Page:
Hermann Haller PHOTO COURTESY OF THE MDI BIOLOGICAL LABORATORY

MDI Biological Lab names new president



BAR HARBOR — A professor at a German medical school who has been a member of the MDI Biological Laboratory faculty since 2007 has been named the research institution’s next president.

Hermann Haller will begin his appointment on July 26. He will succeed Kevin Strange, who will step down after serving in the role for nine years.

“Dr. Haller’s outstanding reputation as an international leader in kidney disease, hypertension and kidney and blood vessel regeneration, as well as his long association with the MDI Biological Laboratory, will be invaluable as we continue to build a world-class research program in the biology of regeneration and aging,” said Peter J. Allen, chair of the board of trustees.

“Haller is a well-respected leader and distinguished physician scientist,” Allen continued. “We are thrilled to have the opportunity to work with him in strengthening the research and educational programs at the MDI Biological Laboratory.”

Haller has been associated with the MDI Biological Laboratory for more than 20 years. He also is a full professor and chairman of the Division of Nephrology at the Hannover Medical School in Germany.

“The MDI Biological Laboratory has played an enormously important role in our understanding of kidney, cardiac, vascular and liver diseases over the last 120 years, and I look forward to working with the board, faculty, visiting faculty, staff and our many supporters in continuing to build on this extraordinary legacy as we seek to understand our ability to repair the damage caused by disease and injury,” Haller said.

Haller received his medical degree at the Free University of Berlin and completed his postdoctoral work at Yale University. He has published more than 700 peer-reviewed articles, holds six worldwide patents and has founded four biotech companies. He has received numerous honors and awards and serves on many advisory boards, including Bayer, Boehringer Ingelheim, Genzyme and Novo Nordisk.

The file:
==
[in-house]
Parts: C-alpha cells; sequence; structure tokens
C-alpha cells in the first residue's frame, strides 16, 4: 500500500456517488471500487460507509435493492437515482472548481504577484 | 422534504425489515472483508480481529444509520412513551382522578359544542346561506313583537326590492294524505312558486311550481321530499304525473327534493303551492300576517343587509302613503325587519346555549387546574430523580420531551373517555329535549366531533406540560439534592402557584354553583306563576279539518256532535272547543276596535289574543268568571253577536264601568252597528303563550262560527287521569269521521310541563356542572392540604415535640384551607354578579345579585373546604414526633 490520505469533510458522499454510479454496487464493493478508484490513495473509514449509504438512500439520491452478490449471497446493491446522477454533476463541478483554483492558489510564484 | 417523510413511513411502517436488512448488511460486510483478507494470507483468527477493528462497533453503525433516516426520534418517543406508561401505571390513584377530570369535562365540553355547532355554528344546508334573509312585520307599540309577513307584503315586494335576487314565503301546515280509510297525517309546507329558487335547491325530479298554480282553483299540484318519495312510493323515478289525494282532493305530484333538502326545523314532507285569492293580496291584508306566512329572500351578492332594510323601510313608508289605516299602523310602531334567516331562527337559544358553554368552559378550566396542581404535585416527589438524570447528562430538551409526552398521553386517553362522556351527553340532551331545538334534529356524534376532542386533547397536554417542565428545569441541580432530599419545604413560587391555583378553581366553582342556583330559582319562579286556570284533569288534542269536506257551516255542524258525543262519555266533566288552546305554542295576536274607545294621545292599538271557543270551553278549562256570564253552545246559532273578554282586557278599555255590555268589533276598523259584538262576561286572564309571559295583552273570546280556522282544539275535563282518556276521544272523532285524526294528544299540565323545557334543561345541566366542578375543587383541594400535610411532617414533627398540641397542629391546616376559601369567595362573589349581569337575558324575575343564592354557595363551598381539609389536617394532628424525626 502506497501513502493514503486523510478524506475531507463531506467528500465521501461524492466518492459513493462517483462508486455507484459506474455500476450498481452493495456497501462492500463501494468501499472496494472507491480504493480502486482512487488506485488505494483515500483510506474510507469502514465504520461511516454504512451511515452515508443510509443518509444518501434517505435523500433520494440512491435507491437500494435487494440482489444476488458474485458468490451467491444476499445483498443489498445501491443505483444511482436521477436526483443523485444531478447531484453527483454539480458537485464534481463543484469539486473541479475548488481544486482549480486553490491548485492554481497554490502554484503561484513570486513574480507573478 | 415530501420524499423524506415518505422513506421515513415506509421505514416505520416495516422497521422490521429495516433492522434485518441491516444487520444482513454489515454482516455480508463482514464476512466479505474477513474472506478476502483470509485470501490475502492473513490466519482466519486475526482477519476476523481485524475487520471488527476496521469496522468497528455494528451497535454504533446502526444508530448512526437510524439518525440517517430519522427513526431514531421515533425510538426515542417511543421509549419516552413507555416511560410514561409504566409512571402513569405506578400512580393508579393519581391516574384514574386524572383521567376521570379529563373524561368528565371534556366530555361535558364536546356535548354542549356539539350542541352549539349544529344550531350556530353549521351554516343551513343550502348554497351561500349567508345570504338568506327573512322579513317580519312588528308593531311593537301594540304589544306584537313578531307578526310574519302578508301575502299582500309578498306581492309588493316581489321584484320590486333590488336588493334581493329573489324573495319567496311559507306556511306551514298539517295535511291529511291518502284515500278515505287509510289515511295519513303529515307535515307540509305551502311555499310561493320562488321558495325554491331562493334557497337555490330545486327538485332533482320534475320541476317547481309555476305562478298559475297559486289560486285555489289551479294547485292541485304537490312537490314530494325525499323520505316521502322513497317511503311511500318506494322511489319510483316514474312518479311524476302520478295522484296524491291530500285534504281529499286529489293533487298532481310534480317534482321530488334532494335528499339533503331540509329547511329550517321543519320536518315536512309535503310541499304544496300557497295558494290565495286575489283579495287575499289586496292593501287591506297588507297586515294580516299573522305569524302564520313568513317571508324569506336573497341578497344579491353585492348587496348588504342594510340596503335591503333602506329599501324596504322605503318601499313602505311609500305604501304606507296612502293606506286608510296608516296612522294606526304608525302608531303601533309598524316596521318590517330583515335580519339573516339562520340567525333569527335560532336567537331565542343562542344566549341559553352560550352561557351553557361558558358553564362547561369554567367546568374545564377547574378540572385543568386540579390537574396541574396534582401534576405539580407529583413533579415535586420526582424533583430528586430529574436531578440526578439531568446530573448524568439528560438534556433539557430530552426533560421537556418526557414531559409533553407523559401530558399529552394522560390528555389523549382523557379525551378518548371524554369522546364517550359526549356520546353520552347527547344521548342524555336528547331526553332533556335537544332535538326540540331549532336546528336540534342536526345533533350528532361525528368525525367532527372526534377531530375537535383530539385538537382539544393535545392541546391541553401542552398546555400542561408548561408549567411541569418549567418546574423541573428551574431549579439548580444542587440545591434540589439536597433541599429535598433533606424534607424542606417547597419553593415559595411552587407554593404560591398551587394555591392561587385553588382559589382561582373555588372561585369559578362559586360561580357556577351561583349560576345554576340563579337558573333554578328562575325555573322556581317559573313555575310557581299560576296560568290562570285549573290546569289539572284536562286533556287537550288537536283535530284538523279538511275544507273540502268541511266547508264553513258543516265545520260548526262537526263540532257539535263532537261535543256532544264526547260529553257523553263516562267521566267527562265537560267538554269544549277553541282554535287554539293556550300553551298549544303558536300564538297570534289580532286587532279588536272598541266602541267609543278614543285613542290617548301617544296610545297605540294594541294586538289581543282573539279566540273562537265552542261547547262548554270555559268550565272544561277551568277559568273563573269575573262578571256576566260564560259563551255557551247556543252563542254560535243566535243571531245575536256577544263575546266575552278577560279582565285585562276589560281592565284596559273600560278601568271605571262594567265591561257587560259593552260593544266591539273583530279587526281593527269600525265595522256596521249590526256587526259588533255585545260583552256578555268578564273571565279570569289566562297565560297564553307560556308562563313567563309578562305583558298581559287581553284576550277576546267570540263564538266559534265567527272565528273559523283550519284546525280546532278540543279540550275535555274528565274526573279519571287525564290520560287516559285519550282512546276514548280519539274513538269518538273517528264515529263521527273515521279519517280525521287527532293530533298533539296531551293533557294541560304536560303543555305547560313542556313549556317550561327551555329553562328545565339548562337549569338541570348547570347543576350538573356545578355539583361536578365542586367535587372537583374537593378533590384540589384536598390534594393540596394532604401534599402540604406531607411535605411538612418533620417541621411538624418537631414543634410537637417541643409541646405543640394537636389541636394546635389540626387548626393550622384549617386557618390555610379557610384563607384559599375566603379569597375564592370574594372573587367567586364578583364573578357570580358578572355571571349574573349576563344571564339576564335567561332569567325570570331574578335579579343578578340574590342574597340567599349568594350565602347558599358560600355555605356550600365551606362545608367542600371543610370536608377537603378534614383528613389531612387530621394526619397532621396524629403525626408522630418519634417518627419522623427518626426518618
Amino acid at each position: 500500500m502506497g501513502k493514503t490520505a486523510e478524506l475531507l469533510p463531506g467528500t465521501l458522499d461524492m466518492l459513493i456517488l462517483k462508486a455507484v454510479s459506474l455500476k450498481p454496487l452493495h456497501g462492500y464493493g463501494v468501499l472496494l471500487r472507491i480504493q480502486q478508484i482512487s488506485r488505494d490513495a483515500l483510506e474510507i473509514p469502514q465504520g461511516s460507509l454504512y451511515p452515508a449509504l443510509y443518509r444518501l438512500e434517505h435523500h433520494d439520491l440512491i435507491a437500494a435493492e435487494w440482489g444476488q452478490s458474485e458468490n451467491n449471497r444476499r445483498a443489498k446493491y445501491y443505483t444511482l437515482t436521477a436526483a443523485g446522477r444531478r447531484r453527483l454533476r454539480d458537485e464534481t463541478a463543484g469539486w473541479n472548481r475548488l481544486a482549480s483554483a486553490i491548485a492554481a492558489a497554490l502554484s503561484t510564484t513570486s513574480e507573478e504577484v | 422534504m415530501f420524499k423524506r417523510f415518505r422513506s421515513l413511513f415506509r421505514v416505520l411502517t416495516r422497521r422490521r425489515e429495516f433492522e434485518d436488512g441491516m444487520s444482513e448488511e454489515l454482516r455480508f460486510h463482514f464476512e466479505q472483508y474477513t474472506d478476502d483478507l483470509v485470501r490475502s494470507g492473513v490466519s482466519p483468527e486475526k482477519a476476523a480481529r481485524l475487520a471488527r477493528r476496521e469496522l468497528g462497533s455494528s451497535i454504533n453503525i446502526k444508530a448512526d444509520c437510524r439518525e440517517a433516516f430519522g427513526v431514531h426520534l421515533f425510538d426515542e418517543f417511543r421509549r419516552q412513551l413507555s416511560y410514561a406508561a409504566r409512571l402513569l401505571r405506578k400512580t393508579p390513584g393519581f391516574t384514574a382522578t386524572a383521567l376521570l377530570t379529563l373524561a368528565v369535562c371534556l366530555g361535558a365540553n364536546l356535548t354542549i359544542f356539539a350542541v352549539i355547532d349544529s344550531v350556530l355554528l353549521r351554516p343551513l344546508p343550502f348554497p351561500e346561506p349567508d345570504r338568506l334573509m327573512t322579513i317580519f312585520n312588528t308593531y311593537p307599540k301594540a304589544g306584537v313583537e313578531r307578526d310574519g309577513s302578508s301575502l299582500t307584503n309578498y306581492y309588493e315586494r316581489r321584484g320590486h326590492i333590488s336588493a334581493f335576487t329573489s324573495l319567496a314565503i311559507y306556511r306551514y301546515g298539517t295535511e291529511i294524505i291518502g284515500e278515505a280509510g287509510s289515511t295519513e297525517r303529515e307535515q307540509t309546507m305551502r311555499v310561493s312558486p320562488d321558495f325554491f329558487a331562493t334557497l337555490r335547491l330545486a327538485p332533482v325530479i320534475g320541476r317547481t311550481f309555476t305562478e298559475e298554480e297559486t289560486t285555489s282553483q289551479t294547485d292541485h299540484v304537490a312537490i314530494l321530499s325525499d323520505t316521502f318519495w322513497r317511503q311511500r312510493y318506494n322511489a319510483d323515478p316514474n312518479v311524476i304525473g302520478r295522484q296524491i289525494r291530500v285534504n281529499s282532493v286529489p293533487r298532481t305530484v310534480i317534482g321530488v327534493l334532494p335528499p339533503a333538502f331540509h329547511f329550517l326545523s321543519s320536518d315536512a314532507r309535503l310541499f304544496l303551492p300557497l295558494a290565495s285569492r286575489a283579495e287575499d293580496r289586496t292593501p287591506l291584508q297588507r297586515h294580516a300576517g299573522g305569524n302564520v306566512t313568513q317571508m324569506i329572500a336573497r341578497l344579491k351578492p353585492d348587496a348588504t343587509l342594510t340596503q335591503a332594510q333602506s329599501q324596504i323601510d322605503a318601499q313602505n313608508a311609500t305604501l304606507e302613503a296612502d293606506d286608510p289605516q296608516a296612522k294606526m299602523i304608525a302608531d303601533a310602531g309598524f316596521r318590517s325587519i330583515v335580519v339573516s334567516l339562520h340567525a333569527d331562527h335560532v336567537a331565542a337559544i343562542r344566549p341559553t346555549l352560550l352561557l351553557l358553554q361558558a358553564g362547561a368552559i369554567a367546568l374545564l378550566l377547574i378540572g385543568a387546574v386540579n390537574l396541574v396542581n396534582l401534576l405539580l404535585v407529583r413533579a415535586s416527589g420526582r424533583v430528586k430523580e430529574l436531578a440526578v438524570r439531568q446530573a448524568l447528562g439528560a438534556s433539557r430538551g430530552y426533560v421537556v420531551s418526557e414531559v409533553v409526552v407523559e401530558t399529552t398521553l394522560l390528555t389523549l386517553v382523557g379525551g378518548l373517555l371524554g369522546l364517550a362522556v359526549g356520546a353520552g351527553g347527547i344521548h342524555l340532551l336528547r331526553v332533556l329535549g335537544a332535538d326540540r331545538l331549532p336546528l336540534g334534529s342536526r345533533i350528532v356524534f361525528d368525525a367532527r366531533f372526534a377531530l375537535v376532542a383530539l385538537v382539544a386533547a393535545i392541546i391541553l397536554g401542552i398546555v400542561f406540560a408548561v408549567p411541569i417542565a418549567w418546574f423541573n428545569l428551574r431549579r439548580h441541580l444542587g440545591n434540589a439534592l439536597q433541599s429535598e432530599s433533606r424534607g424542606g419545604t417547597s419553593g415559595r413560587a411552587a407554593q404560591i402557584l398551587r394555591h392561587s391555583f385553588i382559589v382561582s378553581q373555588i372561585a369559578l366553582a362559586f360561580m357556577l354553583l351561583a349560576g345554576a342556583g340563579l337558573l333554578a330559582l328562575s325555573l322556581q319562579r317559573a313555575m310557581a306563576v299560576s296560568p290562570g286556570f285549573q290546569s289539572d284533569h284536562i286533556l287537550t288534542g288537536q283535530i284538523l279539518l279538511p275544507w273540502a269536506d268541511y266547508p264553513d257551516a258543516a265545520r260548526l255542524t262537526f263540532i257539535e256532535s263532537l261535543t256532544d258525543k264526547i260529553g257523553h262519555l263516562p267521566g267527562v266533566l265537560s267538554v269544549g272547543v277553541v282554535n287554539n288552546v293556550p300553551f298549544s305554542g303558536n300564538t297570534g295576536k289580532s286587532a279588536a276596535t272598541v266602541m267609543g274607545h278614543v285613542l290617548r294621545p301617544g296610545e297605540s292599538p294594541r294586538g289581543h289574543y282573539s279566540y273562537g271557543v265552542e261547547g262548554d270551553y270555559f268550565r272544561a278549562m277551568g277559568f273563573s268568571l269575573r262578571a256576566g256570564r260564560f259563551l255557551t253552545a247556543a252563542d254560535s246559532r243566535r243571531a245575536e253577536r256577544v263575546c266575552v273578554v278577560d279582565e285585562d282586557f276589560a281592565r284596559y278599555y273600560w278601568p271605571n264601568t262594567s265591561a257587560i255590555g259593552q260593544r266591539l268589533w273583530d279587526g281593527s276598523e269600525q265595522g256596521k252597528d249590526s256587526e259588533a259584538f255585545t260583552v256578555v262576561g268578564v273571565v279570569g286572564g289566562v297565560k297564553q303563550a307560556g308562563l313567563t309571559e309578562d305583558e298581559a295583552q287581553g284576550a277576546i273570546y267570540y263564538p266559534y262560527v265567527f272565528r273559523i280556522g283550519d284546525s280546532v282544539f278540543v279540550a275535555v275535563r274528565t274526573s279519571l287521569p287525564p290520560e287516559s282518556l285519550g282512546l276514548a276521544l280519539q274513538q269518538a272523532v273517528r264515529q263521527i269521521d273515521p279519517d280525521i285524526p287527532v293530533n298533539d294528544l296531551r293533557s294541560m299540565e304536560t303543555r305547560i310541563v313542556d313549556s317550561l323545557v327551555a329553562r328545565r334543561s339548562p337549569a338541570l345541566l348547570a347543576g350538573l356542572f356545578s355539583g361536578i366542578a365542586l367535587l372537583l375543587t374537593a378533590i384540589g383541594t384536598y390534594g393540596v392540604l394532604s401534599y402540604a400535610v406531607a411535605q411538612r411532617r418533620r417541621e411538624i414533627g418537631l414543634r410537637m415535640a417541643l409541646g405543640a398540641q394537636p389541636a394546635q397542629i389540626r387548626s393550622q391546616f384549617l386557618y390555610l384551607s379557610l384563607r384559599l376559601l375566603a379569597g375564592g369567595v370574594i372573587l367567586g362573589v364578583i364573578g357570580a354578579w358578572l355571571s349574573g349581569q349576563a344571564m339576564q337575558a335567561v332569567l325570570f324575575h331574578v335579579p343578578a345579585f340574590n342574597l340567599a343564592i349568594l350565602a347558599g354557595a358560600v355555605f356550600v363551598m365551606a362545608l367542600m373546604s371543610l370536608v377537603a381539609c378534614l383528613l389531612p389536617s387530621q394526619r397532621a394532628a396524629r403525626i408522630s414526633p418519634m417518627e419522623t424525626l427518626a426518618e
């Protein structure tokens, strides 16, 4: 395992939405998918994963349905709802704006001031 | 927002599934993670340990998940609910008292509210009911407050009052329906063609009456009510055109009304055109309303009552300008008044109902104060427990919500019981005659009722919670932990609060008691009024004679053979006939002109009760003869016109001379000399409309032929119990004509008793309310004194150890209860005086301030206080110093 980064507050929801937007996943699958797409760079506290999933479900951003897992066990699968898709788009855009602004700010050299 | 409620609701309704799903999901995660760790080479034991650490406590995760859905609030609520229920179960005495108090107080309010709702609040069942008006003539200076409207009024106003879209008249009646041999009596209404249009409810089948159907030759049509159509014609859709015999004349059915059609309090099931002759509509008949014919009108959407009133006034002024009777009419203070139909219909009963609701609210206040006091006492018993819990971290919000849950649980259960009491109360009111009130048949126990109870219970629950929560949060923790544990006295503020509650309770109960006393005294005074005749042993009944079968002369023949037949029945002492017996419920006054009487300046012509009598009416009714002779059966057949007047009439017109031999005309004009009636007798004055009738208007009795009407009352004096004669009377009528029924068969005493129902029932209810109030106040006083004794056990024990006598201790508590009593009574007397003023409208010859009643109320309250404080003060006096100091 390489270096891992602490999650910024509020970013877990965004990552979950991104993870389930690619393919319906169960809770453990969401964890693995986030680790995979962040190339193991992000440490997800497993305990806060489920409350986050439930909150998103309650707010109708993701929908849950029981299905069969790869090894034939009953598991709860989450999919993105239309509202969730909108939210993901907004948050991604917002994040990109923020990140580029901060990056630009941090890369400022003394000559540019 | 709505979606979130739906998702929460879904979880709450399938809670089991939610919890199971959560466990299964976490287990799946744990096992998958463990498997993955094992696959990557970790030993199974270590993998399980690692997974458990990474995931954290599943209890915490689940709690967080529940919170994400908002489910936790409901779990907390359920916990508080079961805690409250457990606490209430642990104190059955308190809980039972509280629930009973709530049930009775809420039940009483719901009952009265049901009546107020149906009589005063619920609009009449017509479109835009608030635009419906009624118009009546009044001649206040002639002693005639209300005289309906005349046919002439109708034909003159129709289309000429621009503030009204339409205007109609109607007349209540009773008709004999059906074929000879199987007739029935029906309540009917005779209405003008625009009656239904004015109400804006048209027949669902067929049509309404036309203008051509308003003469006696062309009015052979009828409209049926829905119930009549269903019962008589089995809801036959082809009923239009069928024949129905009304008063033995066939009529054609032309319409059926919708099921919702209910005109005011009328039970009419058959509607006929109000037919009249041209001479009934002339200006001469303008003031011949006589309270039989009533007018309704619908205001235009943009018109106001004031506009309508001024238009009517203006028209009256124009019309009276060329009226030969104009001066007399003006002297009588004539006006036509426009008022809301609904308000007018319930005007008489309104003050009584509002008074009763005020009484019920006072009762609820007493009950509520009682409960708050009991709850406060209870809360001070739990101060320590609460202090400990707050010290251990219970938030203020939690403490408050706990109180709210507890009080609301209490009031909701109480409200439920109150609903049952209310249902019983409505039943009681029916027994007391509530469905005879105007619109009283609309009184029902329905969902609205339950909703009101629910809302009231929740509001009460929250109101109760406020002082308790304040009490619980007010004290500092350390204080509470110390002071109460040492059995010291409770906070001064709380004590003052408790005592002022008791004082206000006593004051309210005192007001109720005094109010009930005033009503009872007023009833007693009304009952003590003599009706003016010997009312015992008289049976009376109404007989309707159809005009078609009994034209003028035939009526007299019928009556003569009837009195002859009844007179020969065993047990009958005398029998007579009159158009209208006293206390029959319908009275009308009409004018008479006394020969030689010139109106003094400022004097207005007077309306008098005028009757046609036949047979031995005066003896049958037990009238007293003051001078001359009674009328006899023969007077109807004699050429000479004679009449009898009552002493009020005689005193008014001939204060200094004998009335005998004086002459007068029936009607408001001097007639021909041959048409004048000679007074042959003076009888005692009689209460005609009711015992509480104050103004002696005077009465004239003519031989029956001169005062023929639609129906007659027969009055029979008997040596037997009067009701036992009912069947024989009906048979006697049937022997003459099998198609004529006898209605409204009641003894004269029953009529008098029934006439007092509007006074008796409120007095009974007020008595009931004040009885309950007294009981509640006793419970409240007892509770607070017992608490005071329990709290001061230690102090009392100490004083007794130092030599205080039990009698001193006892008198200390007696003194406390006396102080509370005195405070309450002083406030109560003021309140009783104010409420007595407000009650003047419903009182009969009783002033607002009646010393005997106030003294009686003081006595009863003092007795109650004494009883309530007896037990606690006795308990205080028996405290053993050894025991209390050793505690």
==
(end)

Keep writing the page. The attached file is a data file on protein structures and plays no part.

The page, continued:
“I’m very pleased Hermann is taking the reins,” Strange said. “I know the faculty and staff are looking forward to working with him. Hermann is a great colleague and has been extremely supportive of my efforts over the last nine years to transform the MDI Biological Laboratory into a world-class research institution with a cutting-edge focus.”

“I am honored to build upon the tremendous work of Dr. Strange in strengthening the research and educational programs of the MDI Biological Laboratory,” Haller stated. “Thanks to his extraordinary efforts, we are well positioned as an international center in the fields of regenerative medicine and aging.”

Last spring, the MDIBL opened the Maine Center for Biomedical Innovation, which was funded by a $3 million state bond issue. The goal, according to the lab, is “to build an entrepreneurial ecosystem for Maine that trains students to adapt to a rapidly changing job marketplace and provides entrepreneurs with the skills and resources to turn their ideas into successful businesses.” Helping researchers transition discoveries in the lab to the marketplace also was the topic of a 2015 forum.

The MDIBL is incubating several start-up companies on its campus. They include Coagulation Sciences, which is developing a testing system to help hospitals eliminate unnecessary blood transfusions, and RockStep Solutions, which develops information systems for biomedical laboratories.

Strange is expected to continue in an executive role with another of those companies, Novo Biosciences Inc. He co-founded Novo Biosciences with fellow MDIBL scientist Voot Yin in 2013, the first spinoff in the lab’s history. The company is studying the potential of a molecule that has been shown to stimulate the repair and regeneration of heart muscle in mice after a heart attack.

In 2016, he received $244,360 in compensation for his role as president of the MDIBL, according to tax records.

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